Source: California Department of Education

English Language Arts

The state average for English Language Arts was 65% in 2013.

136 students were tested at this school in 2013.

2013

 
 
74%

2012

 
 
72%

2011

 
 
61%

2010

 
 
78%
Math

The state average for Math was 72% in 2013.

137 students were tested at this school in 2013.

2013

 
 
78%

2012

 
 
67%

2011

 
 
65%

2010

 
 
66%
Scale: % proficient or advanced

About the tests


In 2012-2013 California used the California Standards Tests (CSTs) to test students in English language arts in grades 2 through 11; math in grades 2 through 7; science in grades 5, 8 and 10; and history-social science in grades 8 and 11. Middle and high school students also took subject-specific CSTs in math and science, depending on the course in which they were enrolled. The CSTs are standards-based tests, which means they measure how well students are mastering specific skills defined for each grade by the state of California. The goal is for all students to score at or above proficient on the tests.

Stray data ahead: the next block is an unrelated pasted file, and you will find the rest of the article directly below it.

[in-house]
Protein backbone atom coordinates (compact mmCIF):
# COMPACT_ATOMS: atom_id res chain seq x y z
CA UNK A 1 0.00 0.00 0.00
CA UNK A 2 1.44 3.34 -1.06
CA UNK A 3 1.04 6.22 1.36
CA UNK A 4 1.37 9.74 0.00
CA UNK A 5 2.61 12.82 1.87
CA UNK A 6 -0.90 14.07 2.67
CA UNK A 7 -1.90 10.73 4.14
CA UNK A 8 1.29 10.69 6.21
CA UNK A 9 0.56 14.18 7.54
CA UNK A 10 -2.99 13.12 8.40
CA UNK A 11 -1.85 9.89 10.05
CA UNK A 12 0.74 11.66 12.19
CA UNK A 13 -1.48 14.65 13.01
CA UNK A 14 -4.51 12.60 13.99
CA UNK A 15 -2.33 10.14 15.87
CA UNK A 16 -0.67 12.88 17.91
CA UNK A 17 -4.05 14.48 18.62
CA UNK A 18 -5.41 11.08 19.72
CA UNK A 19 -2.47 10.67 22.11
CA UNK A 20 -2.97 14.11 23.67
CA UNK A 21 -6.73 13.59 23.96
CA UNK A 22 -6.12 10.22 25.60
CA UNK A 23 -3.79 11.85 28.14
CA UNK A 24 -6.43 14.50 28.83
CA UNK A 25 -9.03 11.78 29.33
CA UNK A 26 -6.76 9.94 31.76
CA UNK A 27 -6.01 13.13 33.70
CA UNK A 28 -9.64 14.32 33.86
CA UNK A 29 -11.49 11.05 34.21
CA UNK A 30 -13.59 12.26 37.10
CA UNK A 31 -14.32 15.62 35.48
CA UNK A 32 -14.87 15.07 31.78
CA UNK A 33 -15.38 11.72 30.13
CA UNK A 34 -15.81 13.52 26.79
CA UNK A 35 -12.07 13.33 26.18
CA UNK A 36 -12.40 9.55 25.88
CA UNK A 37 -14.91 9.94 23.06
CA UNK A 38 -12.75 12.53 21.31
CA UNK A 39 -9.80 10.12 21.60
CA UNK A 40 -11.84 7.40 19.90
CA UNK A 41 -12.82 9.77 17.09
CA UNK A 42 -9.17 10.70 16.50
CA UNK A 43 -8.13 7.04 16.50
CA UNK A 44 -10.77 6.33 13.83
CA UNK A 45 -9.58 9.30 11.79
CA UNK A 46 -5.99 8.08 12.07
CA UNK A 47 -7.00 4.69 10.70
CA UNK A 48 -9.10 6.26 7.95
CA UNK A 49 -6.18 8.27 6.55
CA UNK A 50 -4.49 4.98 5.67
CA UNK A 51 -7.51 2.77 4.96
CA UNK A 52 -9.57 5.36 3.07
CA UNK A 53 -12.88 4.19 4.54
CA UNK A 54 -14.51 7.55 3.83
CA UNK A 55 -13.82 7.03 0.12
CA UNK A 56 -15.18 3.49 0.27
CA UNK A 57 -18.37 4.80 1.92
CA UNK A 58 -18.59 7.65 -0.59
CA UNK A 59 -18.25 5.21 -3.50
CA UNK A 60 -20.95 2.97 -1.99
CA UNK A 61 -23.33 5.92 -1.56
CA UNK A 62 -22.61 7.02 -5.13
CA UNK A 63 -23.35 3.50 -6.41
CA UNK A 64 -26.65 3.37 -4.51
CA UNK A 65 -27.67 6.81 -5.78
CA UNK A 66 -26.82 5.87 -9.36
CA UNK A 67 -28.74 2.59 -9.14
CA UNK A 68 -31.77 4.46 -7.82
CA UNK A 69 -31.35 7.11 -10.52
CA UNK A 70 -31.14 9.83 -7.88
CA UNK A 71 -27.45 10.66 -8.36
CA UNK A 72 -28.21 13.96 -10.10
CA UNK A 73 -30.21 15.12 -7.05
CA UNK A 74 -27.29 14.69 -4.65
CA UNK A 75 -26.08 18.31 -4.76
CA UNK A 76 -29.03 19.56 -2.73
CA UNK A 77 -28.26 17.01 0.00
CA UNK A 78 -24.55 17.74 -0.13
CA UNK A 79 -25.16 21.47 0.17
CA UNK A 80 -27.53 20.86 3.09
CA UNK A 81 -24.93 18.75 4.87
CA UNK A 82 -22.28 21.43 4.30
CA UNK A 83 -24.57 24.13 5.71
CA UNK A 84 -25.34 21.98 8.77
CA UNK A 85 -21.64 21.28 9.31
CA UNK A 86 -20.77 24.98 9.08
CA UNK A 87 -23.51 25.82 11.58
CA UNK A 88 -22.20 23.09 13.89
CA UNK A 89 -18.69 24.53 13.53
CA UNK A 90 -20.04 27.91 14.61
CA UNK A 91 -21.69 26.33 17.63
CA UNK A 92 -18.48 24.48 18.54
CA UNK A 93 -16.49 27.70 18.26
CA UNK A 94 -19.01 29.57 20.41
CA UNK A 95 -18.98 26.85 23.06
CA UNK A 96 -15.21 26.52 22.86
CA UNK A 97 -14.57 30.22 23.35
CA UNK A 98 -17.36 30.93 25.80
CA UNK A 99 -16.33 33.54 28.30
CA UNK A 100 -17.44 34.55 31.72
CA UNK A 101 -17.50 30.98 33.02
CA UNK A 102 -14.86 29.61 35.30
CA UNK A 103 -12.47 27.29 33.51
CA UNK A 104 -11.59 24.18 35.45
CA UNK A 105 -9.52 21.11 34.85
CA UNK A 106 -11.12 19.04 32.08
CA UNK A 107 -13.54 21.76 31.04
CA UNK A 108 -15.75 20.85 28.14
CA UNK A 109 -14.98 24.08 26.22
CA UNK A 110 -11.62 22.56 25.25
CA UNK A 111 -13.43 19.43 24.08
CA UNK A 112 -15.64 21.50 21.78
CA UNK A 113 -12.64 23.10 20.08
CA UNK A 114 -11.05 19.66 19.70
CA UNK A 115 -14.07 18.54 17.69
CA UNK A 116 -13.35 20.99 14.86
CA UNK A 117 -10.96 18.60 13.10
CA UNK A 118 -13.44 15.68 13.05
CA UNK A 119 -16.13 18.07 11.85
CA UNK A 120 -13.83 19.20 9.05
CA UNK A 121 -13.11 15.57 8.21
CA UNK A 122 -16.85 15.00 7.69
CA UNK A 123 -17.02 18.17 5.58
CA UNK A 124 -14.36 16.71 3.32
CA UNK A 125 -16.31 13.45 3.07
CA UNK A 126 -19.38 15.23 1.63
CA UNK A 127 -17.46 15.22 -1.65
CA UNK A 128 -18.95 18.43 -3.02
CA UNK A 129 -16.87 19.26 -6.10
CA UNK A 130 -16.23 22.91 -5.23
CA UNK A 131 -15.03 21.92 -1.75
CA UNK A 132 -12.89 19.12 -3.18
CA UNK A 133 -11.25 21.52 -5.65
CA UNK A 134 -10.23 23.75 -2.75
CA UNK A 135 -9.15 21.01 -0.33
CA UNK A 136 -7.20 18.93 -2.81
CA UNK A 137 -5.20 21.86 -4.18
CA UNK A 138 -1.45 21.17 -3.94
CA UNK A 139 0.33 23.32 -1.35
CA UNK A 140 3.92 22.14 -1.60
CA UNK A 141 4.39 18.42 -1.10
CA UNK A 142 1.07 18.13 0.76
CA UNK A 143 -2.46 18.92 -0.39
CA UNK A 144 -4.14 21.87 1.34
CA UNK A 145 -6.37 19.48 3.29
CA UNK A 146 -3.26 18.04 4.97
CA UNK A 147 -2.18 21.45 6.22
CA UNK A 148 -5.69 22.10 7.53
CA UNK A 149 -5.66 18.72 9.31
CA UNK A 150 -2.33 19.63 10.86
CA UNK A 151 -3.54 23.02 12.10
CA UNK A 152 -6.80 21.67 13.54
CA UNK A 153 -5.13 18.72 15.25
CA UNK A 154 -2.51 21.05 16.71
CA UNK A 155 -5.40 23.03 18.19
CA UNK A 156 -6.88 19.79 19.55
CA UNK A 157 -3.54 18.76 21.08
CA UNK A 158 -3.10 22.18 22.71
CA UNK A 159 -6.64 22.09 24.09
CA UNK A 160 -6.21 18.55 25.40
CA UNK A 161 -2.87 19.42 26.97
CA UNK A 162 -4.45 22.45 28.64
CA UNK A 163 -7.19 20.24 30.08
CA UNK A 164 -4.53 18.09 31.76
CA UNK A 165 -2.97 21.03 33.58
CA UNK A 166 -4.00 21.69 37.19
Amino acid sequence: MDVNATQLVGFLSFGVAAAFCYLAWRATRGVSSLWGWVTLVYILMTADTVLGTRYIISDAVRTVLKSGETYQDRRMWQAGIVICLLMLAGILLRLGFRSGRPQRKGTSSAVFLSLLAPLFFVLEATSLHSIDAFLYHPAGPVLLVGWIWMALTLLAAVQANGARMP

Source: California Department of Education

English Language Arts

The state average for English Language Arts was 60% in 2013.

119 students were tested at this school in 2013.

2013

 
 
60%

2012

 
 
59%

2011

 
 
68%

2010

 
 
66%
Math

The state average for Math was 65% in 2013.

120 students were tested at this school in 2013.

2013

 
 
53%

2012

 
 
58%

2011

 
 
64%

2010

 
 
63%
Science

The state average for Science was 57% in 2013.

119 students were tested at this school in 2013.

2013

 
 
50%

2012

 
 
46%

2011

 
 
53%

2010

 
 
44%
Scale: % proficient or advanced

About the tests